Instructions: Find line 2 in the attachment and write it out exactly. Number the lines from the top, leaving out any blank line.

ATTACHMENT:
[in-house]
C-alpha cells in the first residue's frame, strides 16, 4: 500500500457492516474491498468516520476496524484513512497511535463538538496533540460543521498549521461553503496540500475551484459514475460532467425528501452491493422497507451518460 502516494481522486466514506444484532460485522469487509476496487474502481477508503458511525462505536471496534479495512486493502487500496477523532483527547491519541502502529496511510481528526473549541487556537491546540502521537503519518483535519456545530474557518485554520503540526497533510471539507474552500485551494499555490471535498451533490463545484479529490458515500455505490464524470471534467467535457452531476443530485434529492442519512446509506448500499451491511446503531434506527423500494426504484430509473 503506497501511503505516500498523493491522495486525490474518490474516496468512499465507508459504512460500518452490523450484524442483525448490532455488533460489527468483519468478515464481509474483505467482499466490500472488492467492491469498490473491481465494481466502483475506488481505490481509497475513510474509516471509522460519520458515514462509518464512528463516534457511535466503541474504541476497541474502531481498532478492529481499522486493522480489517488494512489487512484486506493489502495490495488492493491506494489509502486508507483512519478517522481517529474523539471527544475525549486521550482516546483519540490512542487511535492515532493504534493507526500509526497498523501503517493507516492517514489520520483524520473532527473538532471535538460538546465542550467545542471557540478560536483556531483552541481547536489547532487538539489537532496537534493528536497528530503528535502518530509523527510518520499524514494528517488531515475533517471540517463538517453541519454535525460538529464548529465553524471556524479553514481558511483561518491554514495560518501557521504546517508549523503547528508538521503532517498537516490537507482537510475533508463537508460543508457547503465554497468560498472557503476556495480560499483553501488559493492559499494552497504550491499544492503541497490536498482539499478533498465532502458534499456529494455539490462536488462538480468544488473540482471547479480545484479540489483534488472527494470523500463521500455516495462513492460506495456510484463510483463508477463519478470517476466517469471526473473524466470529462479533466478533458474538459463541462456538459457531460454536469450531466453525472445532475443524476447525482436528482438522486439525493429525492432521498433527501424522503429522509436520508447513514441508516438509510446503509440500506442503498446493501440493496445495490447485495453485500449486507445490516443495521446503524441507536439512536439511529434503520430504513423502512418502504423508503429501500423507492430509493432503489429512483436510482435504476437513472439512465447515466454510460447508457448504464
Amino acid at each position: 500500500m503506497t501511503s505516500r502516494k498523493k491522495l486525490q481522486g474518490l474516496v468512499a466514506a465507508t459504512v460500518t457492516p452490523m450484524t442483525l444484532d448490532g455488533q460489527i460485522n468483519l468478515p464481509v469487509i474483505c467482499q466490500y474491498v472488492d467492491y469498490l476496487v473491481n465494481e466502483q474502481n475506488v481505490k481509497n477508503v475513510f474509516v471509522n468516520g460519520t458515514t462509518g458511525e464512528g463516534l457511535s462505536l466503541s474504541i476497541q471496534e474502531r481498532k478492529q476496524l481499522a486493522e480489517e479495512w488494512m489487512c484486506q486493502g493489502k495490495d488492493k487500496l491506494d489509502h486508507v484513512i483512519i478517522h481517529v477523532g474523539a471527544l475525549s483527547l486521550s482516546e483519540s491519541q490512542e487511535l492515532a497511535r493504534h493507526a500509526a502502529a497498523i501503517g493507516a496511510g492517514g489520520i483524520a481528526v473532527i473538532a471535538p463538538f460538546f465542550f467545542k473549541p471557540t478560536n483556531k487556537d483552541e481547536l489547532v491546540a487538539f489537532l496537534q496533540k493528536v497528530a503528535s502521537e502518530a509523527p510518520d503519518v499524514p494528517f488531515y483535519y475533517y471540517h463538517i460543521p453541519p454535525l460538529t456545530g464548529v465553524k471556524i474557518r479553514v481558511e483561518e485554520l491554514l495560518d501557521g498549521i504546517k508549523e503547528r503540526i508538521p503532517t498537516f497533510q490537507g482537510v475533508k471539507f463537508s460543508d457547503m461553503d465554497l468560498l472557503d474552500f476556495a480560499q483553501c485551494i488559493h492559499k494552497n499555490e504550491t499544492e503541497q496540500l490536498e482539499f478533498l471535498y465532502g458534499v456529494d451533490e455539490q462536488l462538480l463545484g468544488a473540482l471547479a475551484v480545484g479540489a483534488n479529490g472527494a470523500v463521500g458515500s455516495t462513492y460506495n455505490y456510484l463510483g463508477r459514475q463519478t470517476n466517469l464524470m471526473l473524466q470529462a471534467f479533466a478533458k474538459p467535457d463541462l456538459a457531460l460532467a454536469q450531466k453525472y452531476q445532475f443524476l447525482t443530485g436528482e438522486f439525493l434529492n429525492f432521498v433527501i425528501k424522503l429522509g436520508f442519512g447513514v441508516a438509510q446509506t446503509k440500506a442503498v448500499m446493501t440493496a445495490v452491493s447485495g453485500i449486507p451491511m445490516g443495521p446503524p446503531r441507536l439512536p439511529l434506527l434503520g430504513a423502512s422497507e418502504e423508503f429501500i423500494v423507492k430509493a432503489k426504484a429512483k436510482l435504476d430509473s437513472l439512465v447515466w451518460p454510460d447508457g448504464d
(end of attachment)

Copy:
C-alpha cells in the first residue's frame, strides 16, 4: 500500500457492516474491498468516520476496524484513512497511535463538538496533540460543521498549521461553503496540500475551484459514475460532467425528501452491493422497507451518460 502516494481522486466514506444484532460485522469487509476496487474502481477508503458511525462505536471496534479495512486493502487500496477523532483527547491519541502502529496511510481528526473549541487556537491546540502521537503519518483535519456545530474557518485554520503540526497533510471539507474552500485551494499555490471535498451533490463545484479529490458515500455505490464524470471534467467535457452531476443530485434529492442519512446509506448500499451491511446503531434506527423500494426504484430509473 503506497501511503505516500498523493491522495486525490474518490474516496468512499465507508459504512460500518452490523450484524442483525448490532455488533460489527468483519468478515464481509474483505467482499466490500472488492467492491469498490473491481465494481466502483475506488481505490481509497475513510474509516471509522460519520458515514462509518464512528463516534457511535466503541474504541476497541474502531481498532478492529481499522486493522480489517488494512489487512484486506493489502495490495488492493491506494489509502486508507483512519478517522481517529474523539471527544475525549486521550482516546483519540490512542487511535492515532493504534493507526500509526497498523501503517493507516492517514489520520483524520473532527473538532471535538460538546465542550467545542471557540478560536483556531483552541481547536489547532487538539489537532496537534493528536497528530503528535502518530509523527510518520499524514494528517488531515475533517471540517463538517453541519454535525460538529464548529465553524471556524479553514481558511483561518491554514495560518501557521504546517508549523503547528508538521503532517498537516490537507482537510475533508463537508460543508457547503465554497468560498472557503476556495480560499483553501488559493492559499494552497504550491499544492503541497490536498482539499478533498465532502458534499456529494455539490462536488462538480468544488473540482471547479480545484479540489483534488472527494470523500463521500455516495462513492460506495456510484463510483463508477463519478470517476466517469471526473473524466470529462479533466478533458474538459463541462456538459457531460454536469450531466453525472445532475443524476447525482436528482438522486439525493429525492432521498433527501424522503429522509436520508447513514441508516438509510446503509440500506442503498446493501440493496445495490447485495453485500449486507445490516443495521446503524441507536439512536439511529434503520430504513423502512418502504423508503429501500423507492430509493432503489429512483436510482435504476437513472439512465447515466454510460447508457448504464